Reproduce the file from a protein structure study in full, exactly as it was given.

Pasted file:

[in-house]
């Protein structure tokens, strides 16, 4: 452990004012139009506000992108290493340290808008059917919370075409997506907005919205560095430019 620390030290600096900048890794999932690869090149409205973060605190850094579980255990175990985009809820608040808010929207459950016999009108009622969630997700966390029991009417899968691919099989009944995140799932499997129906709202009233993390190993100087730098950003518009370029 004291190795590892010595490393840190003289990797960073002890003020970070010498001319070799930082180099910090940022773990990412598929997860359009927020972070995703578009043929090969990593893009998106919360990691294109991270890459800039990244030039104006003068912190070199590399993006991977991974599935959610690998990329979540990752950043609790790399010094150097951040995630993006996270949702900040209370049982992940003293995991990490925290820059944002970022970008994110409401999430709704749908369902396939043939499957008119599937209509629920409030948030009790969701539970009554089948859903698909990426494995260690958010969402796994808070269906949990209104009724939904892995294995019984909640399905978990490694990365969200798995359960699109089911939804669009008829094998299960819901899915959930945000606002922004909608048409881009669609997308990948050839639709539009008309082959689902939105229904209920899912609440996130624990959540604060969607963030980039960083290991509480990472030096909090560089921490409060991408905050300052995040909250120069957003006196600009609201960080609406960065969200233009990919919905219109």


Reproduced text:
[in-house]
């Protein structure tokens, strides 16, 4: 452990004012139009506000992108290493340290808008059917919370075409997506907005919205560095430019 620390030290600096900048890794999932690869090149409205973060605190850094579980255990175990985009809820608040808010929207459950016999009108009622969630997700966390029991009417899968691919099989009944995140799932499997129906709202009233993390190993100087730098950003518009370029 004291190795590892010595490393840190003289990797960073002890003020970070010498001319070799930082180099910090940022773990990412598929997860359009927020972070995703578009043929090969990593893009998106919360990691294109991270890459800039990244030039104006003068912190070199590399993006991977991974599935959610690998990329979540990752950043609790790399010094150097951040995630993006996270949702900040209370049982992940003293995991990490925290820059944002970022970008994110409401999430709704749908369902396939043939499957008119599937209509629920409030948030009790969701539970009554089948859903698909990426494995260690958010969402796994808070269906949990209104009724939904892995294995019984909640399905978990490694990365969200798995359960699109089911939804669009008829094998299960819901899915959930945000606002922004909608048409881009669609997308990948050839639709539009008309082959689902939105229904209920899912609440996130624990959540604060969607963030980039960083290991509480990472030096909090560089921490409060991408905050300052995040909250120069957003006196600009609201960080609406960065969200233009990919919905219109």